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Details of Grant 

EPSRC Reference: EP/J010138/1
Title: Optimal Design of Very Large Tidal Stream Farms: for Shallow Estuarine Applications
Principal Investigator: Belmont, Professor MR
Other Investigators:
Tabor, Professor G Savic, Professor D Bruce, Professor T
Djordjevic, Professor S Bryden, Professor I
Researcher Co-Investigators:
Project Partners:
Aquascientific Ltd DHI Garrad Hassan & Partners Ltd
University of Exeter
Department: Engineering Computer Science and Maths
Organisation: University of Exeter
Scheme: Standard Research
Starts: 01 October 2012 Ends: 31 March 2016 Value (£): 1,126,664
EPSRC Research Topic Classifications:
Energy - Marine & Hydropower
EPSRC Industrial Sector Classifications:
Related Grants:
Panel History:
Panel DatePanel NameOutcome
24 Nov 2011 SUPERGEN Marine Challenge - Accelerating the Deployment of Marine Energy (Wave and Tidal) Announced
Summary on Grant Application Form
This project is a collaboration between SuperGen Marine, the Exeter Centre for Water Resources (Non-SuperGen), Penn State University, Aquascientific Ltd., The Danish Hydraulics Research Institute and is mentored by Garrad Hassan partners. The primary goal is the introduction of a new hybrid optimisation approach that allows the multi-objective optimal design of the layout and power loadings of marine energy farms subject to environmental impacts. It involves a new, academically highly challenging integrated analytic/numerical/experimental, approach to optimising the performance of large tidal stream energy capture farms. The specific application focus involves tidal turbines suited to operating in shallow medium flow estuaries but the technique can be applied to all types of marine energy farms. Optimisation is subject to minimising flood risk, with further environmental impacts, such as sediment transport driven outcomes, being capable of subsequent incorporation as slow timescale effects. The work complements the PERAWAT project and has key partners in common.

At present the state of the art in large tidal stream farms is the performance estimation of pre-defined large farm designs, while optimisation, requiring many performance calculations, is deemed to be computationally unrealistic for practical design purposes. The present project will overcome this barrier by employing a combination of :

(i) a new hybrid approach which describes the farm via a parameterised analytic model, that is matched to a numerical description of the estuary

(ii) a new highly efficient optimisation technique.

The model parameters, which define the optimum turbine locations and turbine loading factors over tidal cycles, are computed via the process of matching of the farm model and estuary descriptions. The new class of optimisation technique (pioneered at Exeter) based upon sampled surface functions, allows a large reduction in the number of optimisation parameters which require to be estimated. This method exploits the spatial dependencies between farm parameters and has applications far beyond the tidal stream farm problem. An important spin off from multi-objective optimisation is that it allows the unification of farm design and environmental impact which until now have been treated as rather separated issues.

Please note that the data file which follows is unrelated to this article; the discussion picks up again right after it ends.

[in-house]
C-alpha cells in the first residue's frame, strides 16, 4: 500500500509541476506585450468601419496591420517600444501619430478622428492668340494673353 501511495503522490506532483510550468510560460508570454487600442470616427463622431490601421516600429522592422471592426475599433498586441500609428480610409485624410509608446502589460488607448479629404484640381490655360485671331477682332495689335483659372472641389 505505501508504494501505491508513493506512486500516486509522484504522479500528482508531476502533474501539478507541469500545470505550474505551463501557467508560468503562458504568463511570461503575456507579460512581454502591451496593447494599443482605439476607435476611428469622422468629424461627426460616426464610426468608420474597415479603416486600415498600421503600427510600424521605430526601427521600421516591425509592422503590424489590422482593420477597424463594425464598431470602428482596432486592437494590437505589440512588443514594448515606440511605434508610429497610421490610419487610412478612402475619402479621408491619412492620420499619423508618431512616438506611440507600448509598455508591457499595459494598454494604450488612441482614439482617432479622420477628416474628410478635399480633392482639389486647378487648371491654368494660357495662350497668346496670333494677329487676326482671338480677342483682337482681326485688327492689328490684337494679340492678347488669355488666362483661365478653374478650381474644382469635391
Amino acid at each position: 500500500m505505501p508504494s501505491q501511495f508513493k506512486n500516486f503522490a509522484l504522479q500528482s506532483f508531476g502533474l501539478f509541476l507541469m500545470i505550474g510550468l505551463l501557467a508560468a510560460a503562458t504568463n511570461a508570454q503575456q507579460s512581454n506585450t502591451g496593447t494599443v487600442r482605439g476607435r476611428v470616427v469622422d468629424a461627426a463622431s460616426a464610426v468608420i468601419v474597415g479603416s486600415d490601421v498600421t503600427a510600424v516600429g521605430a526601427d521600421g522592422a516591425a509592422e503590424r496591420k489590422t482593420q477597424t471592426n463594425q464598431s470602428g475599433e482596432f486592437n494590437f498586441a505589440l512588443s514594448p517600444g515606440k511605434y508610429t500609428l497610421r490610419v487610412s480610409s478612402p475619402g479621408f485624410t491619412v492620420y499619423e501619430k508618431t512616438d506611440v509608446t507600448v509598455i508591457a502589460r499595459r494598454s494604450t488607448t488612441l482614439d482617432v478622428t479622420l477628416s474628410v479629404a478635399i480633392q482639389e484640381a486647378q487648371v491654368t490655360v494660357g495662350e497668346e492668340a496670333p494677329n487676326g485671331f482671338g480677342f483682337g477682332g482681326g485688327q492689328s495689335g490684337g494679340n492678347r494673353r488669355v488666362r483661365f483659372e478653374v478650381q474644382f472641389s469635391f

The analytic and computational work will draw on a body of on going work at Exeter including existing experimental data on model and field trial 10kW scale near surface turbines obtained by Exeter/Aquascientific Ltd. This will be enhanced by an experimental study at Edinburgh. This will investigate (i) arrays of many tens of turbines, (manufactured in injection moulded kit form) and (ii) highly detailed interactions between small groups of large models in the new All Waters test tank. Of particular importance will be information on the relationship between power absorption and turbine geometry and on turbine interactions.

The outcomes of the work will be a combination: of new science and practical techniques that make the development of follow on tools for large scale tidal stream farm design optimisation realistic, plus the dissemination tools required to rapidly and effectively deliver these to the maine renewable energy community. This will impact on: investor/industrial provider confidence, and on the tidal stream research community, allowing the subsequent creation of a range of practical design tools for helping deliver 20:20 and 20:50 renewable energy targets. Garrad Hassan will mentor the project and undertake a due diligence study on the work for the purposes of dissemination to the wider stakeholder community.

The project includes a set of processes and dedicated events aimed at enahancing the operation of the SuperGen Marine consortium and promoting effective pathways to impact and has been planned explicitly around future research vissions of SuperGen.

Key Findings
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Organisation Website: http://www.ex.ac.uk